I have seen it, and I have seen the original ideas and boards. In fact this was a troubled production, rippled with internal politics, the original and true director of the film was suddenly forced out in the middle of the production by the producer and is currently not credited, later the producer claimed director credit himself out of the blue and hired American scriptwriters to supposedly internationalize the film, but they failed in the view of many because they did the exact opposite while introducing shallow characterization on something they never understood or cared about and was just another easy money job scamming Arabs, even though I heard the producer was warned about this by the original director.

      In fact doing a quick background check on the scriptwriters brings up some question marks.

      The original script was a well written and more mature story which was written by the original director and co-written by two other close colleagues of his none of whom have received credit including the original director himself. It had no specific Islamic religious tonalities in fact the original director himself was an Armenian of Christian origin from Lebanon, from what i’ve seen from the original boards I could never imagine it was about a specific religion. The religion was turned into more of an idea and bordering spirituality sometimes in the script with politics playing larger roles and no one dimensional villains, in fact he made you understand why the so called villains where considered as such and made you feel sympathy for the villains in some places. He made the protagonists feel like villains in some places and showed that no man can be holy no matter which religious ideology he follows, before the inevitable neutral end because there can be no real winners in such times. Things were done in very subtle ways with sometimes entire scenes having minimum to no dialogue.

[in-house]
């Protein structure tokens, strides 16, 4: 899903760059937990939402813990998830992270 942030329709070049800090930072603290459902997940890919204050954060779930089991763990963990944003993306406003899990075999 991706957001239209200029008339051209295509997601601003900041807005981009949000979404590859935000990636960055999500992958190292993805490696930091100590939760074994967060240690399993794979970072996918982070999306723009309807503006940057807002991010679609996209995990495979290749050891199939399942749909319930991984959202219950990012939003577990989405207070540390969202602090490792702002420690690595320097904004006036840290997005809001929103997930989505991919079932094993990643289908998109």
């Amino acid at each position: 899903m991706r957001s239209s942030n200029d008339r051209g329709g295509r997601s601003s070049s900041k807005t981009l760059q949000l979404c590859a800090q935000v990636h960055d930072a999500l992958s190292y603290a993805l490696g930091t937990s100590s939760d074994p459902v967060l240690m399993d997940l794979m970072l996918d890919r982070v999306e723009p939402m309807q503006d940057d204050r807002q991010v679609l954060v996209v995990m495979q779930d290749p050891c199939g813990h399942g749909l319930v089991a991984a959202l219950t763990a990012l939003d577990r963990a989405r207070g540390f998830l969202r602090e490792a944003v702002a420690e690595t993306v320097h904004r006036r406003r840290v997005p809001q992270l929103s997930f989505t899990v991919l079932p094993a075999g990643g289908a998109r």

What remains now is a heavily crippled version of it. A true one dimensionality, credited by all the wrong people desperate I suppose for the headlines and easy cash grabs same is true for the two current self proclaimed directors credited for the film(Ayman Jamal and Khurram Alavi). Which is why the film’s quality and writing and story are a confused mess with no identity. And in some scenes you would see the potential, but those are unfortunately the butchered areas that were left over from the original.

      Shame really. I believe I started reading some more insider details that were popping up recently on the cartoonBrew Bilal Article’s comment section before I decided to write here knowing what I know, interesting things but true things posted there by a few people.

      It would be even more interesting to hear about the details of this production from the point of view of the original team themselves.

      What do you think Variety? ; ).